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The HSUS Announces New Prairie Dog Protection Programs

Programs Acquired from Prairie Dog Coalition

The Humane Society of the United States

The Prairie Dog Coalition, which was originally established in 2001 as an alliance of nonprofit organizations, concerned citizens and scientists dedicated to the protection of prairie dogs and restoration of prairie dog ecosystems, this month became a new program of The Humane Society of the United States.

"Prairie dogs have declined by almost 95 percent from their historic numbers," said Lindsey Sterling Krank, director of the new HSUS program. "A healthy prairie dog population is essential to the survival of a number of species and the health of the ecosystem."  

"The future of the prairie dog is at stake as habitat loss and other threats put their survival in danger," said Michael Markarian, chief operating officer for The HSUS. "The Humane Society of the United States is pleased to expand our efforts to protect these animals with the addition of Lindsey Sterling Krank and the programs of the Prairie Dog Coalition to our team."

Eight years ago, attendees of the National Prairie Dog Summit in Colorado met to determine what more could be done for the diminishing prairie dog population. These concerned stakeholders formed the Prairie Dog Coalition. The coalition served as a central station for advocates and scientists to come together, prioritize prairie dog conservation goals and address threats to prairie dogs.

The HSUS has major programs to protect wildlife and their habitat, including services to solve urban wildlife conflicts, wildlife rehabilitation and care centers, advocacy programs to stop abusive practices, and its Humane Society Wildlife Land Trust to conserve habitat. Since the PDC and The HSUS worked together in many states throughout the prairie dog's range, the two groups decided to join forces to increase their effectiveness in advocating for prairie dogs.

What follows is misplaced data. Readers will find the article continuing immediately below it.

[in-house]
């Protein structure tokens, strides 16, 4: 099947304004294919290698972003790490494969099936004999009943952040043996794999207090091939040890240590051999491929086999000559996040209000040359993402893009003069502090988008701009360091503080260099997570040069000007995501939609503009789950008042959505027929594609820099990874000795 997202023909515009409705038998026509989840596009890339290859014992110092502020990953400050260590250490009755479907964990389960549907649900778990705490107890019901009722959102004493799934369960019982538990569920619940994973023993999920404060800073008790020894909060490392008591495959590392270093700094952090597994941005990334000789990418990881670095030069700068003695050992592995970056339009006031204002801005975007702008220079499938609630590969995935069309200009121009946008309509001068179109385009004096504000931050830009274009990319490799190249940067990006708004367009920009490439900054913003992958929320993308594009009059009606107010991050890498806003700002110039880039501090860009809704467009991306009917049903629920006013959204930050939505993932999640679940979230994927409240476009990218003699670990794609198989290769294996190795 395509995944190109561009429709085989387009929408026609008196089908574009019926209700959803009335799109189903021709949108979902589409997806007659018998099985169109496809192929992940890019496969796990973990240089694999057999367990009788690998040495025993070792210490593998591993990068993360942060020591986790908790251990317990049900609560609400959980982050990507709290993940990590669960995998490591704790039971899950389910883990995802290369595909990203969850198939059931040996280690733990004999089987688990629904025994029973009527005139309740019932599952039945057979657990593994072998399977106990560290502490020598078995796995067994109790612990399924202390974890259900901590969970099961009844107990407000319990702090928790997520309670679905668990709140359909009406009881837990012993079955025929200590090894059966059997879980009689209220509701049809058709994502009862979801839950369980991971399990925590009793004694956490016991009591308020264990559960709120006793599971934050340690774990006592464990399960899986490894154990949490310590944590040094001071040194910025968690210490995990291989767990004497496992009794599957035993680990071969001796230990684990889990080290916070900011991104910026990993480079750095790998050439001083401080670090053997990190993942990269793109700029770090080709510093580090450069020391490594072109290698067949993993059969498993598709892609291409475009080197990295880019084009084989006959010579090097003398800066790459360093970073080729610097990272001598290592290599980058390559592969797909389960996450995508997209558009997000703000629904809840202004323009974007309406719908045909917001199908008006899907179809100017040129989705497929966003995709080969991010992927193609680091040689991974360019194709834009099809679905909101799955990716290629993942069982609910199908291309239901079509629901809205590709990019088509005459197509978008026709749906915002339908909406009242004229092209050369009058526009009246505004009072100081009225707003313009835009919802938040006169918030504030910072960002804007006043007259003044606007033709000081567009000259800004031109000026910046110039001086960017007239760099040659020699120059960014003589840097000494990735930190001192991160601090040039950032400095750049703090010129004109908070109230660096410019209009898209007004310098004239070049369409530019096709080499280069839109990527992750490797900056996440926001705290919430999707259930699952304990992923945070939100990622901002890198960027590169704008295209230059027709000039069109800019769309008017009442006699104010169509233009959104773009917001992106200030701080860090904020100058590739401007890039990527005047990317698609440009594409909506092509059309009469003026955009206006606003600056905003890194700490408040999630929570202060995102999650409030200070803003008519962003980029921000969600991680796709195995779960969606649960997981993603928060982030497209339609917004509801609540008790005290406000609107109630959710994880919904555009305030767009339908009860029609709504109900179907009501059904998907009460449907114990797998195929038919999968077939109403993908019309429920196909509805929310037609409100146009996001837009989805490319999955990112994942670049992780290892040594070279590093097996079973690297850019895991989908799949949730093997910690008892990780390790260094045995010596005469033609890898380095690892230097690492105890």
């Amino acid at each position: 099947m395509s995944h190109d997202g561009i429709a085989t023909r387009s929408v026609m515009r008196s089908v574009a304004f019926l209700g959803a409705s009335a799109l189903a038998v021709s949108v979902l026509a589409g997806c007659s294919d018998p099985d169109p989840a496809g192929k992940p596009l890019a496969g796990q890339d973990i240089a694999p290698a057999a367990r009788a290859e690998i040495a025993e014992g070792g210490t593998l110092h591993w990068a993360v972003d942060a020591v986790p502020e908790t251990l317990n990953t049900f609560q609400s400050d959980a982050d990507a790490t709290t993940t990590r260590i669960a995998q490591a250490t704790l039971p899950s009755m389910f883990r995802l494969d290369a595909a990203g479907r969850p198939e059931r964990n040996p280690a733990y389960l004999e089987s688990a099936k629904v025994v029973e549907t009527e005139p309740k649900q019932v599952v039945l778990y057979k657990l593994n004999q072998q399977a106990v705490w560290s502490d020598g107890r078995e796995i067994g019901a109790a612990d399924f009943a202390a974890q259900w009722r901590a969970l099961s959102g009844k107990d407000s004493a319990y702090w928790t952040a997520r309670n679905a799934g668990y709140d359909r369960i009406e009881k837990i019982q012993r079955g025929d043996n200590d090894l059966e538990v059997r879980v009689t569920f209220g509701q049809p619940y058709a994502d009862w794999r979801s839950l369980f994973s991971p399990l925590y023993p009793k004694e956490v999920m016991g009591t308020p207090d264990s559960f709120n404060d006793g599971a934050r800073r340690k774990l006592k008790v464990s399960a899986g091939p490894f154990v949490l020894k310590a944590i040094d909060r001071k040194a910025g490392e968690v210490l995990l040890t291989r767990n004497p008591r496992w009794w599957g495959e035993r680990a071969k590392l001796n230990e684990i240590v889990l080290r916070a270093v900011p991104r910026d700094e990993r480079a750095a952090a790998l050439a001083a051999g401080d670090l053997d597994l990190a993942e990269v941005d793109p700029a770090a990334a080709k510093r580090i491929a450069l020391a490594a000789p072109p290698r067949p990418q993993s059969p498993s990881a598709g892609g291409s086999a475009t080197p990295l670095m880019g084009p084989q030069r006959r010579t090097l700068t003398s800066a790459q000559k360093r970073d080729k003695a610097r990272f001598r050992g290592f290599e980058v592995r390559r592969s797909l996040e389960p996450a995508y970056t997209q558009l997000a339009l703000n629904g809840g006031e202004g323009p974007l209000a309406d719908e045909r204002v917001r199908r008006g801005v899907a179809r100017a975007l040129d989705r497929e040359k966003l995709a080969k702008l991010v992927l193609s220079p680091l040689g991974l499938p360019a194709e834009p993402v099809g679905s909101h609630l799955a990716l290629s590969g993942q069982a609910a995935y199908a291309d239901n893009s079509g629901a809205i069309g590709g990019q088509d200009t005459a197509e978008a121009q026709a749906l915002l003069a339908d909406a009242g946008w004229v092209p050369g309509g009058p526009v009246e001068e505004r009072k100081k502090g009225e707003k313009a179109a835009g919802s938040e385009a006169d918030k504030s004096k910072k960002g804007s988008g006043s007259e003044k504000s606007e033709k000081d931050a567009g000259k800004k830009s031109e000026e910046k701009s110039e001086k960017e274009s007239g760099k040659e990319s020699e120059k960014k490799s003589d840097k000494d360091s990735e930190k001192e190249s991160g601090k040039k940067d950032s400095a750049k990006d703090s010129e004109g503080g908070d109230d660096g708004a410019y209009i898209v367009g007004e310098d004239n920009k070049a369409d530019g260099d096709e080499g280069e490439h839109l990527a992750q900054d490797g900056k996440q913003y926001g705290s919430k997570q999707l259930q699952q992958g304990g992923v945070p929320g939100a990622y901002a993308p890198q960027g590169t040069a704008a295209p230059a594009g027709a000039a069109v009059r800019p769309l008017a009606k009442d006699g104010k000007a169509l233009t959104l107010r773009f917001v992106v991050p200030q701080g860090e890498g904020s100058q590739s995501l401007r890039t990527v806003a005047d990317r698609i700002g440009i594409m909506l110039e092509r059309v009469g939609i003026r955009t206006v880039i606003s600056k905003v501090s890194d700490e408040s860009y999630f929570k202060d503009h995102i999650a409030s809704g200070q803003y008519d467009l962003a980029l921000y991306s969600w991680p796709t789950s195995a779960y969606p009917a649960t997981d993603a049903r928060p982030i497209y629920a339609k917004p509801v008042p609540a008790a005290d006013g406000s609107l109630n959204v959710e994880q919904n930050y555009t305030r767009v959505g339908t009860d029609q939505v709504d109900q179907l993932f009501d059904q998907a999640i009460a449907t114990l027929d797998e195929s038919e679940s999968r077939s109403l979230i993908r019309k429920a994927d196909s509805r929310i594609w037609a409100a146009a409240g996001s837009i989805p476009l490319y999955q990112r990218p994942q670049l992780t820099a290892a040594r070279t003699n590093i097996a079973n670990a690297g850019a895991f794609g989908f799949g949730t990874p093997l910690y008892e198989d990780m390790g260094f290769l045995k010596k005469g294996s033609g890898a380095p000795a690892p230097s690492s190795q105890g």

This is the latest in a series of strategies to increase The HSUS' portfolio of programs and affiliates. In 2005, The HSUS joined with The Fund for Animals. In 2006, The HSUS joined with the Doris Day Animal League. In 2007, The HSUS joined with the Association of Veterinarians for Animal Rights to create the Humane Society Veterinary Medical Association. Earlier in 2009, The HSUS joined with the SPCA Wildlife Care Center in Florida, which became the fifth permanent facility providing direct care for animals under The HSUS' umbrella.

Facts about Prairie Dogs

  • Prairie dogs are a key species to nine other species, such as hawks and owls, foxes, endangered black-footed ferrets and many others who depend on prairie dogs for food or their burrows for shelter. Prairie dog populations have declined nearly 95 percent due to habitat loss, government-sanctioned poisoning and shooting.
  • Methods used to kill prairie dogs may be particularly cruel, such as poisons that can take up to 72 hours to kill the animals.
  • Prairie dogs enrich and aerate soil by digging burrows, adding fertilizer and keeping invasive plant species at bay. They are sociable animals with an advanced communication system.


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The Humane Society of the United States is the nation's largest animal protection organization — backed by 11 million Americans, or one of every 28. For more than a half-century, The HSUS has been fighting for the protection of all animals through advocacy, education and hands-on programs. Celebrating animals and confronting cruelty — On the web at humanesociety.org. 

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